The crisis at the Nanfang Media Group is not just about whether Xi Jinping is serious about the ostensible new openness and responsiveness attributed to him by sustained state propaganda. It is about whether China could be moving backward on the issue of media freedom, which would send worrying signals about the overall direction of the new leadership.
At The Wall Street Journal, Danwei’s Jeremy Goldkorn also discussed the situation in terms of prospects for media and internet freedom, saying that “I don’t believe there’s anybody in the senior leadership who’s committed to those ideals.”
An editorial in The Telegraph suggested that the new leadership’s response will be revealing, finding some encouragement in a People’s Daily editorial with a different tone to Global Times piece:
This is Mr Xi’s first serious test and early indications suggest that he is treading carefully. Demonstrations have been lightly policed and yesterday the People’s Daily, the party’s official outlet, said that propaganda officials should “follow the rhythm of the times” and help the authorities create a “pragmatic and open-minded image”. On the face of it, this heralds a welcome and more tolerant official approach to the media. Whether or not it amounts to anything of substance will become clear in the next few days.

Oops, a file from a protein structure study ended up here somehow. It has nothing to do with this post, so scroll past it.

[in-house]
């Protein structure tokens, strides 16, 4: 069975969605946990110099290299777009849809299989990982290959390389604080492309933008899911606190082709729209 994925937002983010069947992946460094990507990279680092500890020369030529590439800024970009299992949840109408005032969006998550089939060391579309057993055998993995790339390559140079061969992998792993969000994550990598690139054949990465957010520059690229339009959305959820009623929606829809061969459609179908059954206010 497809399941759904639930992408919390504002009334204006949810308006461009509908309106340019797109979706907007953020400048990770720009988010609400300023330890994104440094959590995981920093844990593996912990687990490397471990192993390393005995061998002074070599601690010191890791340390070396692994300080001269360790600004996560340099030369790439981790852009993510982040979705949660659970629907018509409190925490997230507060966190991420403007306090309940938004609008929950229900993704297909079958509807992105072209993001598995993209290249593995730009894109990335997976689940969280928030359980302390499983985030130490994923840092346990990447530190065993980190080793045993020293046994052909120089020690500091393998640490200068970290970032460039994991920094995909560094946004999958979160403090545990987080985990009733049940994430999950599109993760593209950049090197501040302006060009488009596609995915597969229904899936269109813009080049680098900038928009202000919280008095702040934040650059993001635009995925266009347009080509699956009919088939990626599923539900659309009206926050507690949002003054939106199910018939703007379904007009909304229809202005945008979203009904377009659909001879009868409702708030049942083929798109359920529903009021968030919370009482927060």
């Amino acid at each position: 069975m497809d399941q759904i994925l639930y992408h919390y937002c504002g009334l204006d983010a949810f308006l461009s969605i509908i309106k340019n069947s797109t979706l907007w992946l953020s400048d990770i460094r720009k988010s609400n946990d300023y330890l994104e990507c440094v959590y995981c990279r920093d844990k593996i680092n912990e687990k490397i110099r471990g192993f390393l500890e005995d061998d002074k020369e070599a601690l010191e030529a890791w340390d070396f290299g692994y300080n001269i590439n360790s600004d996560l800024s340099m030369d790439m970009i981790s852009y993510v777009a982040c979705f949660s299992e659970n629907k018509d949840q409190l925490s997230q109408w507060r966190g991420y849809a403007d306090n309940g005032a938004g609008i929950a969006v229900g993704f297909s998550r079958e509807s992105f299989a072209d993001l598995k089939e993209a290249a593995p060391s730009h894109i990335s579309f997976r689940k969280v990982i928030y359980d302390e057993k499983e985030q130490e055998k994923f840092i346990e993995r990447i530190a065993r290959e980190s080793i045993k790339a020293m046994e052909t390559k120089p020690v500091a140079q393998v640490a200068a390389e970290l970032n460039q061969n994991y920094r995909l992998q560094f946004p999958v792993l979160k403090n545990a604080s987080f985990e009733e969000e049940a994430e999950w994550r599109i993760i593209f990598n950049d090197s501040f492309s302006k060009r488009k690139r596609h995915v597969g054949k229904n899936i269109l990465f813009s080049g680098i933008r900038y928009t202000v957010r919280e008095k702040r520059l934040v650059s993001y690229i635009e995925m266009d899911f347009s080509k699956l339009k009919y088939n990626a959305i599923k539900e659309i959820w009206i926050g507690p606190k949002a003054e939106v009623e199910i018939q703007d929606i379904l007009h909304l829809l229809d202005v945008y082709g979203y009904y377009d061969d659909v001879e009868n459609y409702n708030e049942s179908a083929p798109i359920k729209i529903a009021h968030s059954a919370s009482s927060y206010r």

Guangdong’s new Party chief Hu Chunhua will also be under scrutiny: the posting is, in part, a near-final test of his suitability for future national leadership.